I met a child last year that had never tasted a peach, she didn’t even know that it existed and that it grew on a tree, you should have seen her face when she took her first bite…just beautiful.
Could you share a specific story from someone whose life has changed for the better since becoming a part of the school breakfast program?
A young indigenous boy who had no support at home and was living in the most horrific poverty was continually mucking up at school. He was spending all of his time out of the classroom and his teachers were exasperated with his behaviour. He started to present at the breakfast program, first only once a week, and then more and more. He formed a bond with one of our breakfast volunteers. This young man was in yr 5, 11 years of age…..he had a reading age of an 8 year old and was embarrassed about his inability to keep up in class so acted out. Once he started coming to the program every day and our volunteer started to do some reading with him, he realised the community at the club cared for him and his reading age jumped to what it should have been in the space of 4 months. That young man then got into sports and has become a leader and a committed student.
Have there been any of the kid’s stories that have impacted your life personally?
All of them do. We regularly have children stay with us……currently we have a little girl who comes from a situation of abuse and neglect and family violence…mum is a crack addict, no furniture in the house, no food whatsoever, sexual abuse happening by drug dealers that come and go, scalp bleeding from lice infestation…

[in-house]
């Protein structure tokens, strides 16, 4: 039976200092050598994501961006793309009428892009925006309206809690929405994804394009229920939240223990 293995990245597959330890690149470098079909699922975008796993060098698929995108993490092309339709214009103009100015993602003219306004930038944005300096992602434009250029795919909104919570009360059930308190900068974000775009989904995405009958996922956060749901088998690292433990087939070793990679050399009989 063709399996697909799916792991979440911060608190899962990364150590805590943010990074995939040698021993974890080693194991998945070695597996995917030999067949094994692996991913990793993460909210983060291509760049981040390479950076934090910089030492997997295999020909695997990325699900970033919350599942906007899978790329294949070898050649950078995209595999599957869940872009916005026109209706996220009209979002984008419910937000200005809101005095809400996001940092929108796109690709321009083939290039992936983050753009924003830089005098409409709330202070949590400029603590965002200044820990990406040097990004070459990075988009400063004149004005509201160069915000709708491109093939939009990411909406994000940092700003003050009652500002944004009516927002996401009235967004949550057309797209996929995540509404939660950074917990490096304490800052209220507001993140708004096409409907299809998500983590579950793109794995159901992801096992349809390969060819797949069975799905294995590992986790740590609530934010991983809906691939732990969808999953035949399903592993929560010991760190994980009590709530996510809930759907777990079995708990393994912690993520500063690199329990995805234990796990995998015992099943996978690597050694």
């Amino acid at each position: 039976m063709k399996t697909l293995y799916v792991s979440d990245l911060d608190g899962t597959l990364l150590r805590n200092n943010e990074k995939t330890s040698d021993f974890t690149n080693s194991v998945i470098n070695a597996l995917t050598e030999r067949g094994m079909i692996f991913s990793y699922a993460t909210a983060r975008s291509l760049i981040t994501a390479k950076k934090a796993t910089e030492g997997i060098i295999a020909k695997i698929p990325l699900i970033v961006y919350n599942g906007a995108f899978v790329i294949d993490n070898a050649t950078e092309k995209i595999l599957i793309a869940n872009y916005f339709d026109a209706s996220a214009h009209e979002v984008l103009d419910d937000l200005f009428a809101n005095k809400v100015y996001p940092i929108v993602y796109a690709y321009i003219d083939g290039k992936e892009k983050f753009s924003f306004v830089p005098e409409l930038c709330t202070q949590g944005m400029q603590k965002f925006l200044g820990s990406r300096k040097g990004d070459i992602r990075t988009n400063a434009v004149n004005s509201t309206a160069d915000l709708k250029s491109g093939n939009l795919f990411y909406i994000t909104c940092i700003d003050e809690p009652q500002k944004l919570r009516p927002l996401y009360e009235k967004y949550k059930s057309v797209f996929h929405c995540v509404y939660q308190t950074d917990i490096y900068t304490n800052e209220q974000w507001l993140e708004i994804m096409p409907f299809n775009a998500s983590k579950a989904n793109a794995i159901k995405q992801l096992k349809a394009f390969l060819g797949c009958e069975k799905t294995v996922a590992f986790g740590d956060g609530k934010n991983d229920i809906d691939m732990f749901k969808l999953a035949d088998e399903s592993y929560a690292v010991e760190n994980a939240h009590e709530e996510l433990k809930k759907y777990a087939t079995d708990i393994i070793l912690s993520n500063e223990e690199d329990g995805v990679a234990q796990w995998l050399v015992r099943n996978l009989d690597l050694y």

Another beautiful girl, who I call my second daughter, grew up with a Mum who is a long-term drug user, no father and having to look after her younger siblings for days at a time when she was as young as five. Her Mum would go to the supermarket and come home three days later. The little girl would have to clean her Mums blood up every time she broke a needle in her arm. She is now a straight A student and going to become a lawyer to help other children who live like she did, she actually got up and spoke for the first time about it at a breakfast we help for 500 people…very inspiring.
What is your biggest goal or dream for Kickstart for Kids?
My dream is that breakfast programs run in every school in Australia, that the program is run by communities that nurture and love the kids that need it, I would love to be able to take Kickstart for Kids to every community that needs us.
Thank you for all you do Ian, you are doing wonderful life-changing work.
Now that I know all of this, I have made it my responsibility is to tell these stories and spread the word that food insecurity is a reality in Australia. It might even be happening to families and children we know.
If you are wondering what you might be able to do to help, here is how:
Head to Sanitarium’s website to the social purpose section for all the details on the Good Start Breakfast Club and how you can get involved. Click here
If you would like to volunteer or even start a GSBC you can visit the Food Bank website for information on how to volunteer and donate. Click here.
Tags: Aussie Kids, Good Start Breakfast Clubs, goodstartbreakfastclubs, Ian Steel, Kick Start for Kids, no rumbling tummies, Sanitarium, Sanitarium Good Start Breakfast Club, Weet Bix, Weet Bix Kids, zero hunger